'The mass of men lead lives of quiet desperation. What is called resignation is confirmed desperation.'
(Henry David Thoreau)
When I first heard the slogan 'Black Lives Matter', my immediate reaction was, 'of course they do, don't all lives matter?' Then I thought some more about it.
As a teen in the '60s, I watched news reports of the Vietnam War and had a visceral reaction to the detailed reporting of deaths of small numbers of Western soldiers versus casual mention of mass casualties and collateral damage to South East Asian civilians. In Laos a few years ago, I visited the Lao National Museum, housing exhibits on the harm done, both by heavy bombing during the war and by unexploded ordinances to this day. It reinforced my original dismay over the unbalanced reporting of world news. Some lives mattered more than others then, and still do now.
We all know that history, even as it happens, is steadily rewritten by the powerful, as Eric Foner reminds us in Who Owns History? : Rethinking the Past in a Changing World. In a kind of reverse Heisenberg principle of history, he addresses the impact of the observation and interpretation of past events on society. How we see the past affects all of us. Abenaki filmmaker Alanis Obomsawin echoes that, saying 'We were very impoverished because our history was denied to us. So you can imagine all the work that we have to do still. That every community, every child that's growing, should know its history and, as much as possible, its language.'
When a group of people has a long history of being marginalized, and targeted with violence (as exemplified by young black males in many Western countries, the missing and murdered indigenous women in Canada, and the current rise of Islamophobia in Europe and North America), society needs to bend over backwards to avoid even the perception of that happening, again and again.
Years ago, I read an intriguing memoir of an upper class Englishwoman in colonial India, whose title I can't recall. What did stick in my mind was her declaration that she would always take her daughter-in-laws' side rather than her sons', no matter the topic. She did this because of the strong cultural assumption that a mother-in-law will always favor her son. The same kind of assumption applies to which lives matter.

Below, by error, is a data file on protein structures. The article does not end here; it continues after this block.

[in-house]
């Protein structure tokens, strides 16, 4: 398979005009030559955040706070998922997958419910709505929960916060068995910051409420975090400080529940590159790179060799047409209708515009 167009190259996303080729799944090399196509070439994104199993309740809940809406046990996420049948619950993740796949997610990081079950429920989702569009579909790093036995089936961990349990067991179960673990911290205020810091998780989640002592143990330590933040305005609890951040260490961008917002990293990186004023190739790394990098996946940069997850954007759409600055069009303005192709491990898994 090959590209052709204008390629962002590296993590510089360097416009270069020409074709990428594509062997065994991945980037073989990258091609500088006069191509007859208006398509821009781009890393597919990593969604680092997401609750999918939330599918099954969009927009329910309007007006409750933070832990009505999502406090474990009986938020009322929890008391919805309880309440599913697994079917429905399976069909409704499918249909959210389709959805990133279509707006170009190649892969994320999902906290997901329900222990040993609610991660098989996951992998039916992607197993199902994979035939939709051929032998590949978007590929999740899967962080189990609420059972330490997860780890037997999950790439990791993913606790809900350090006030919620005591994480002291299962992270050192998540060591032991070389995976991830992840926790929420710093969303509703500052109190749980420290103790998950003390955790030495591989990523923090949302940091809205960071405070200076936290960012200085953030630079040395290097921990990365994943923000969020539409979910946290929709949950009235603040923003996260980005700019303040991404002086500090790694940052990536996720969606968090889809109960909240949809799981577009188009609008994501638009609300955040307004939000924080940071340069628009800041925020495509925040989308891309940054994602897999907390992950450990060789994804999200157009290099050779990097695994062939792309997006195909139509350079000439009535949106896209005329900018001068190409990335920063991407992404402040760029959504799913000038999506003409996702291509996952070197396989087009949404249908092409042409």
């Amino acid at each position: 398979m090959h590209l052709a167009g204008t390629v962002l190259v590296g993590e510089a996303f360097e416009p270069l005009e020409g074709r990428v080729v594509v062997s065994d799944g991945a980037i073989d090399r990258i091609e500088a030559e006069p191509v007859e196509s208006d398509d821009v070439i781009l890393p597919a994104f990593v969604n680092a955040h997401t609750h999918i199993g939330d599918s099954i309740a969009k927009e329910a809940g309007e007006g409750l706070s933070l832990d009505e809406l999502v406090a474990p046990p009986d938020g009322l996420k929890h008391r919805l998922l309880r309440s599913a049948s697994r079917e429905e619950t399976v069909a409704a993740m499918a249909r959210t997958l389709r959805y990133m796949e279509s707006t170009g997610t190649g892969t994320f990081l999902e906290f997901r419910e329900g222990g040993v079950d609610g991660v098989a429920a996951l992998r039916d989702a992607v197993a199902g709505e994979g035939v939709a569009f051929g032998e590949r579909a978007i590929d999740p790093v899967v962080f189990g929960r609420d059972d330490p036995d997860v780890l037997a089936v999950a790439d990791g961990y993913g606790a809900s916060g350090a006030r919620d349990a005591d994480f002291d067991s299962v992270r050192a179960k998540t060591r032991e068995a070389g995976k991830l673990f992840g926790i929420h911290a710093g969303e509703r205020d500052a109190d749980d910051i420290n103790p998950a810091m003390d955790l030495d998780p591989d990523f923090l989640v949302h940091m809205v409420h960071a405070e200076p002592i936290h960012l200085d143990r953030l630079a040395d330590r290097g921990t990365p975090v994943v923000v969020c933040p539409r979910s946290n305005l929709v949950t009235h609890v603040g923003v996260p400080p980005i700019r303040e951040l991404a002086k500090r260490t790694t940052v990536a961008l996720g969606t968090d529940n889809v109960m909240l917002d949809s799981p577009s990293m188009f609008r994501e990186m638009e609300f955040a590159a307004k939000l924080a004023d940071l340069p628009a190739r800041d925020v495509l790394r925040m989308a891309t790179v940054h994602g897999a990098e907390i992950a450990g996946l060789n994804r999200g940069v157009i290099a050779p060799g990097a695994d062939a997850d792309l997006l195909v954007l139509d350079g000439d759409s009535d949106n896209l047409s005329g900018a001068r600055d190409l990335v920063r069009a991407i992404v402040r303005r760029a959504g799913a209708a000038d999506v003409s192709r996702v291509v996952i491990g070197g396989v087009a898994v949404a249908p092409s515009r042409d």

We all know (even if we don't all acknowledge) that the value we place on lives has long been out of balance ...
Black Lives Matter Indigenous Lives Matter Muslim Lives Matter Refugee Lives Matter LGBTQ+ Lives Matter
A steady stream of media reports over the last year, of black and indigenous youths shot (in circumstances in which it's unlikely that a paler person would have died) leave my heart sore, and the victims' friends and families devastated. Killers continue to prey on vulnerable young women and the LGBTQ+ community - where does this come from?
Acclaimed author Toni Morrison said 'There is no such thing as race. None. There is just a human race. Scientifically, anthropologically, racism is a construct - a social construct. And it has benefits. Money can be made off of it, and people who don't like themselves can feel better because of it. It can describe certain kinds of behavior that are wrong or misleading. So it has a social function, racism.'
Nelson Mandela questioned 'Why is it that in this courtroom I face a white magistrate, am confronted by a white prosecutor and escorted into the dock by a white orderly? Can anyone seriously suggest that in this type of atmosphere the scales of justice are evenly balanced?' Political correspondent Jamelle Bouie says 'Our courts and juries aren't impartial arbiters - they exist inside society, not outside of it - and they can only provide as much justice as society is willing to give.'
In Reason for Hope, Jane Goodall talks of cultural speciation among humans (as well as chimpanzees), leading to different treatment of in-group and out-group members. She considers cultural speciation 'crippling to human moral and spiritual growth.'. Yet, she remains optimistic that homo sapiens is in the process of a long moral evolution.
We all need to work harder to move faster along that path. Society must balance its scales. 'All lives do matter.' Nevertheless, the lives of those whose lives have not mattered in the past, must be shown to matter more for some time to come, if we want to reclaim our shared humanity and move away from the dark history that shames us all.
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